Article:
While there was plenty of classic material from crews and solo artists in the following years, the crews major labels were mostly interested in were those that had already proven their commercial value, and the easiest way a new crew could have commercial value was by centering around an already established star. Enter The Weed Carrier. With every rapper with two albums or more under his belt putting on his homies, it became an alarming pattern to anyone following rap; rapper gets succesful, rapper increases the ratio of lame features to dope ones on album, rapper announces group album nobody asked for, album eventually receives average to weak reviews but sells reasonably well, so the trend continues. The phenomenon became so prevalent that the term “weed carrier” (a person who holds the drugs for the A-list artist, to potentially deflect legal problems in case of hip-hop cops) became a common word in rap circles for the background hype men and assorted homies who were rewarded for their loyalty with a spot on the inevitable group album.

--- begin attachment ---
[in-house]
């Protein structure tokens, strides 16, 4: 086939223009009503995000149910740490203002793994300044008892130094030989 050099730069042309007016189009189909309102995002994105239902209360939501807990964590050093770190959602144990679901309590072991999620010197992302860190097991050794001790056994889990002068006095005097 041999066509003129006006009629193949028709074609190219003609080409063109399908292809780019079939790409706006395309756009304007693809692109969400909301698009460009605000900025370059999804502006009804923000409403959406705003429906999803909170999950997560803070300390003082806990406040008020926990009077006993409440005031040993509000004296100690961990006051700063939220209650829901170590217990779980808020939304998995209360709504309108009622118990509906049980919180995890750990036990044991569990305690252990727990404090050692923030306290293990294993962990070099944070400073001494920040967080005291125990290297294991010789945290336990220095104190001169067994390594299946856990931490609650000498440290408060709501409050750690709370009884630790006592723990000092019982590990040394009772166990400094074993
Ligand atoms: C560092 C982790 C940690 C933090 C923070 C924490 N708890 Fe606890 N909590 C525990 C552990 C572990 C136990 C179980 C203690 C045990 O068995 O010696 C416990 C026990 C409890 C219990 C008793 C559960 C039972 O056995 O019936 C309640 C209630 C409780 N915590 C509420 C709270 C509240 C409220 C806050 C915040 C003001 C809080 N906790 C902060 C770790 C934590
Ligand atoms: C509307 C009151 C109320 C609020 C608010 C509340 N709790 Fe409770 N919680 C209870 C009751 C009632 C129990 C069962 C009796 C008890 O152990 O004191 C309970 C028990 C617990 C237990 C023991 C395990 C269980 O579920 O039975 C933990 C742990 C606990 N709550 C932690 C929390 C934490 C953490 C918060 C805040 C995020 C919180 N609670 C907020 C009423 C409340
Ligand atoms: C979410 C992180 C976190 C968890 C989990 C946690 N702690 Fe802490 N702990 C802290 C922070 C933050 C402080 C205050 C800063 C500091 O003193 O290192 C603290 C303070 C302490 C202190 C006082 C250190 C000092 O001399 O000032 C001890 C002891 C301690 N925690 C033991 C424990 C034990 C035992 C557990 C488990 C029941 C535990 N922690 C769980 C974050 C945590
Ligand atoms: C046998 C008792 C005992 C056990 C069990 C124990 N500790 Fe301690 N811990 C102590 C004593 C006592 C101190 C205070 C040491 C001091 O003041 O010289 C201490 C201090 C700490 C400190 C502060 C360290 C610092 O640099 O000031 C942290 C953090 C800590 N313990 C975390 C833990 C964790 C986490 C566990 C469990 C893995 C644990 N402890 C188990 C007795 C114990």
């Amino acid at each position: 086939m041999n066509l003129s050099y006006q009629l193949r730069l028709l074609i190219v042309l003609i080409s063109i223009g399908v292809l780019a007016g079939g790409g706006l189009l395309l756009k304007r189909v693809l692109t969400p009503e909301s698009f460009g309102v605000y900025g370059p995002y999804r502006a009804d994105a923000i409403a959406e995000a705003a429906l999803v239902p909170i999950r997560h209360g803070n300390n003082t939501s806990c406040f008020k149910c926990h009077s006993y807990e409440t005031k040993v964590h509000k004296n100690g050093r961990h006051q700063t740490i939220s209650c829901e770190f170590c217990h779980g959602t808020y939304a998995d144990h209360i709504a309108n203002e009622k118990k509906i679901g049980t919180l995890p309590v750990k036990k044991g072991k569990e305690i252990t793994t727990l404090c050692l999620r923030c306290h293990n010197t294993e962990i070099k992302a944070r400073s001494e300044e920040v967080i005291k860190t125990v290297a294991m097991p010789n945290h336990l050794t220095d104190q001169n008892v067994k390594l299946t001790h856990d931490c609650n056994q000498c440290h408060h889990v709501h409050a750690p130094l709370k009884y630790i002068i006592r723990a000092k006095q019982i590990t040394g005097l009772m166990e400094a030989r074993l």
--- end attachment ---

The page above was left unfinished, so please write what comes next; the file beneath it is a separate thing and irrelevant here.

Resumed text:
Then, the internet rose to prominence, and with major labels seeing themselves as unsinkable vessels, they comfortably ignored the iceberg named “filesharing.” But the might of the majors imploded in the first decade of the new millenium, and rap had never forgotten the lessons taught by the Wu-Tang. With a record deal no longer the primary objective for aspiring rap artists, the Wu model now seems to make far more sense. There is nothing left to loose in honing your own skills and sound, polishing your craft and creating a unique aesthetic outside of the machine. Which is exactly what the current crop of web-savvy rap crews that generate the most buzz are doing.